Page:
The Indian Institute of Technology-Bombay has asked 350 post-doctoral fellows and Research Associates (RAs) to vacate their rooms to make space for the new batch of students who will join the institute this academic year.
The institute’s student affairs dean, Soumyo Mukherji, recently sent an email to faculty and other staff explaining why these students have been asked to move out.
The mail says no accommodation will be provided to RAs, post-doctoral fellows (PDFs), some grades of teachers and candidates sponsored by other institutes or corporate houses. Mukherji said hostel rooms are currently accommodating double the number of students they were meant for and if students don’t vacate rooms, there will be no space to house the new entrants.
“Let us reign in the number of students we admit (or at least commit hostel accommodation to),” the letter reads.
The research scholars, however, said this puts them in a difficult situation, as they only recently submitted their thesis and finished the process of VIVA.
“Most of us are working as RAs with professors at the institute. We have at least another six months left to publish our research papers and the institute is asking us to vacate our hostel rooms now,” said a student.
These students are also worried about finding alternate accommodation in Mumbai – where rent is very high – on their research stipend.
“As RAs, we end up paying Rs 1,100 for hostel accommodation on the campus, but if we move out and find houses around the campus, the rent itself will be more than the stipend we get during our research,” said another MPhil student.
Some students have already started looking for accommodation in Powai and neighbouring areas, but are daunted by the prospect of having to pay Rs20,000-22,000 a month for a one-room-kitchen flat.
“As we are also working as RAs, most of us looked for accommodation around the campus and are in no position to shell out such money for rent,” he added.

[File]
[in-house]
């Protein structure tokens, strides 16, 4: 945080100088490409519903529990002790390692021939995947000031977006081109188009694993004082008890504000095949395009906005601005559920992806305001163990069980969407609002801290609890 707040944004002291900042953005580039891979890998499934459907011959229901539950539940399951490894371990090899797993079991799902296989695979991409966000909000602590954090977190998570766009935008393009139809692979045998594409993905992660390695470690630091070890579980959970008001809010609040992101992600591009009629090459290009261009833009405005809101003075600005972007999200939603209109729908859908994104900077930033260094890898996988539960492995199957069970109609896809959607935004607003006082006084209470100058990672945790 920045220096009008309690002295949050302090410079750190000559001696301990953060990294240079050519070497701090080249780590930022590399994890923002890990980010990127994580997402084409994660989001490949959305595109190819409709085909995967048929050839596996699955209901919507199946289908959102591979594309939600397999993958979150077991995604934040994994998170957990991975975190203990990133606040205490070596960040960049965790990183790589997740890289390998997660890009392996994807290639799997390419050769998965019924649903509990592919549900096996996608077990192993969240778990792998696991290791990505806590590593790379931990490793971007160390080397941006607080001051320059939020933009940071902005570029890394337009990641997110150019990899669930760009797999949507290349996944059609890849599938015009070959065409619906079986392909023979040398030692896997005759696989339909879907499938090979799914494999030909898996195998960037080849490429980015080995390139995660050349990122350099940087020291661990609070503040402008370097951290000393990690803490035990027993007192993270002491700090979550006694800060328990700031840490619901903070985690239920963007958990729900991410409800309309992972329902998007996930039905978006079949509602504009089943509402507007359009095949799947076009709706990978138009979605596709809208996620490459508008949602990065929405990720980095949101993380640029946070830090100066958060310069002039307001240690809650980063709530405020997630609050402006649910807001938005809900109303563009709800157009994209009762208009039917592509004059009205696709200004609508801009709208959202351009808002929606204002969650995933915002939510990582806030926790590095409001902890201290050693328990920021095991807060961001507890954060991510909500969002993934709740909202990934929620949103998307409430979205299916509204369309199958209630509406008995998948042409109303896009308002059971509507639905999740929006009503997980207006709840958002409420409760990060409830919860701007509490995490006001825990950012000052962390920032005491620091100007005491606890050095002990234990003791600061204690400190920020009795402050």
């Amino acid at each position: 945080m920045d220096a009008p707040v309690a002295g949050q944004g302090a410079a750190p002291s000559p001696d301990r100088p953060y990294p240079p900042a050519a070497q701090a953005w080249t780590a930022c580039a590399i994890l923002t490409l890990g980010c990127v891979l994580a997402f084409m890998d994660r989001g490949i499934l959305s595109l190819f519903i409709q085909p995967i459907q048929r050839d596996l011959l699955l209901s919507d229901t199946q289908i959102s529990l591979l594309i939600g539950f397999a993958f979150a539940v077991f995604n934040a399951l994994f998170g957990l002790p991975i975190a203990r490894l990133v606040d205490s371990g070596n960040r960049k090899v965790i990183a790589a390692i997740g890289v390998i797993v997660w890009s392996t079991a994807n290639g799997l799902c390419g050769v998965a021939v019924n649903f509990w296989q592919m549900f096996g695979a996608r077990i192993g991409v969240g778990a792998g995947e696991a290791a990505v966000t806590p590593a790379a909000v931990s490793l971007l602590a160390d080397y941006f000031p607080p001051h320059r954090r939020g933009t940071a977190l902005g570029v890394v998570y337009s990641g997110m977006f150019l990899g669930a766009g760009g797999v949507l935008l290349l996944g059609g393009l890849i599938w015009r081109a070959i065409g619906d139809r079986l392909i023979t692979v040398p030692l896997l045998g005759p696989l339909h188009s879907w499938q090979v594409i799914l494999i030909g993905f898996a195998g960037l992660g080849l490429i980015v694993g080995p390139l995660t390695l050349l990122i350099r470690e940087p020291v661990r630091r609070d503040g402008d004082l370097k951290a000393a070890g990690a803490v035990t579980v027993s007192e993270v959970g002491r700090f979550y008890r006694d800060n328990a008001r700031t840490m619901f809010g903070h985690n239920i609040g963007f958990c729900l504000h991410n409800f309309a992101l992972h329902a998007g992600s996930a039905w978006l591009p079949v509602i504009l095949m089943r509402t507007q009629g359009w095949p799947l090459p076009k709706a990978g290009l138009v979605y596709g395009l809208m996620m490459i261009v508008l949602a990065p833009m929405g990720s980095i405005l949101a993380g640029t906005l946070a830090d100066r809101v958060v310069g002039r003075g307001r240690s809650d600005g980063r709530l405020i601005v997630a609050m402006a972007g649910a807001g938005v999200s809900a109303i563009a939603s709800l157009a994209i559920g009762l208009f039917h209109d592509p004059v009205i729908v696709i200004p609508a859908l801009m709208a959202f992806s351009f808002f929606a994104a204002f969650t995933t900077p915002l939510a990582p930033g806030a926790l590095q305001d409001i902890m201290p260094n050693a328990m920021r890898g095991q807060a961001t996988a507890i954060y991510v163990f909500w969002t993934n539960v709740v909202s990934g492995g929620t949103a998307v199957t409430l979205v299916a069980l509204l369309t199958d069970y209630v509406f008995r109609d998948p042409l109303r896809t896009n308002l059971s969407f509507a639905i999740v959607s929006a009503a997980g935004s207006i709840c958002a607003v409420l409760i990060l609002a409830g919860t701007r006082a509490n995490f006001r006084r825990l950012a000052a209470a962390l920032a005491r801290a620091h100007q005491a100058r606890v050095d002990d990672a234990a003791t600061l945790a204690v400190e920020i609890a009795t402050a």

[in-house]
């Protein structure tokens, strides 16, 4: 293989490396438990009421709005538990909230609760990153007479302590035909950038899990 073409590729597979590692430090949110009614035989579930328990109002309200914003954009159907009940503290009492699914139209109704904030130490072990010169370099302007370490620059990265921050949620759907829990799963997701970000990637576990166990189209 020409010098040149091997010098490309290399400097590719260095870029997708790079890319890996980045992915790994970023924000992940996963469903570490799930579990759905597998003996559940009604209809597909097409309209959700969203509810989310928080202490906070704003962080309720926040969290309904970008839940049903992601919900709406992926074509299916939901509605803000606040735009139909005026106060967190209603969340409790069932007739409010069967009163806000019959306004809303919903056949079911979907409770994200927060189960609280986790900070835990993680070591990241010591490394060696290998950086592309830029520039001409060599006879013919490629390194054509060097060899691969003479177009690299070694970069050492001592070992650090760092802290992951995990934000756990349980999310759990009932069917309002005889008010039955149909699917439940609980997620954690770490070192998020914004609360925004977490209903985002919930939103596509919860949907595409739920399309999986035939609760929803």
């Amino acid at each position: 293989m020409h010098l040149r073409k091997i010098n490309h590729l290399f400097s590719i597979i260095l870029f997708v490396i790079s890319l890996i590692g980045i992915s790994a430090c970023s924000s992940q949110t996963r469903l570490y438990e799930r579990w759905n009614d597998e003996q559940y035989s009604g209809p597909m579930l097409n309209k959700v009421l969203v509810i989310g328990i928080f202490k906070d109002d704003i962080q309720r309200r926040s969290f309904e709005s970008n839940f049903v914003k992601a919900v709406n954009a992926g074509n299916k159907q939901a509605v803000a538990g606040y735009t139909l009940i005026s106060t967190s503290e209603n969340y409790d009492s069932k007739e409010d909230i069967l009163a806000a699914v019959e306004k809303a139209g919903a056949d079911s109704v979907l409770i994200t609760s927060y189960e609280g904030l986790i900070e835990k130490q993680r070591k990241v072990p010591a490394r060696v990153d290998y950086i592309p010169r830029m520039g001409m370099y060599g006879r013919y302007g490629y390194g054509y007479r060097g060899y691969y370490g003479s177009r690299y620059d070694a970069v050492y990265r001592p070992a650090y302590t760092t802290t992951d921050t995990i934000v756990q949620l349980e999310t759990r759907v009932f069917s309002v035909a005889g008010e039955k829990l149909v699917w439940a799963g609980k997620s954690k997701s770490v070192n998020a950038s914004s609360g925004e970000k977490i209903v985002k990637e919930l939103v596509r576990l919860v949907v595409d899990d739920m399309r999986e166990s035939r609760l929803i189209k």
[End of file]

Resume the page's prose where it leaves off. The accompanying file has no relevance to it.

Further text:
Students said the management has not directly informed them about their decision, but hostel wardens and other staff are being asked to persuade students to vacate the campus.
While 1,800 students, including those who finish BTech and MTech, passed out this year, the new batch has 2,607 students. The IIT-B campus has residential space for 8,007 students, but had 10,050 students on roll in January 2016. Even if the institute manages to squeeze in more students into the rooms, only 9,571 will find accommodation.
“We are asking students to make way for new entrants and stop occupying space indefinitely,” Mukherji said. PhD students get a scholarship for five years from the central government and IIT-B increases this by another year.
Mukherji said many students have pushed their stay for almost seven years on campus and only now are being asked to leave the campus.
“We are asking them to move out of the campus and start looking for jobs and make a career for themselves. They should realise hostel facilities need to be shared with their juniors and they cannot claim their rights forever,” he added.
Students are hoping they will be allowed to stay on campus until they get a job or cheap accommodation close by. “The management is leaving us with very little option at present,” said a student.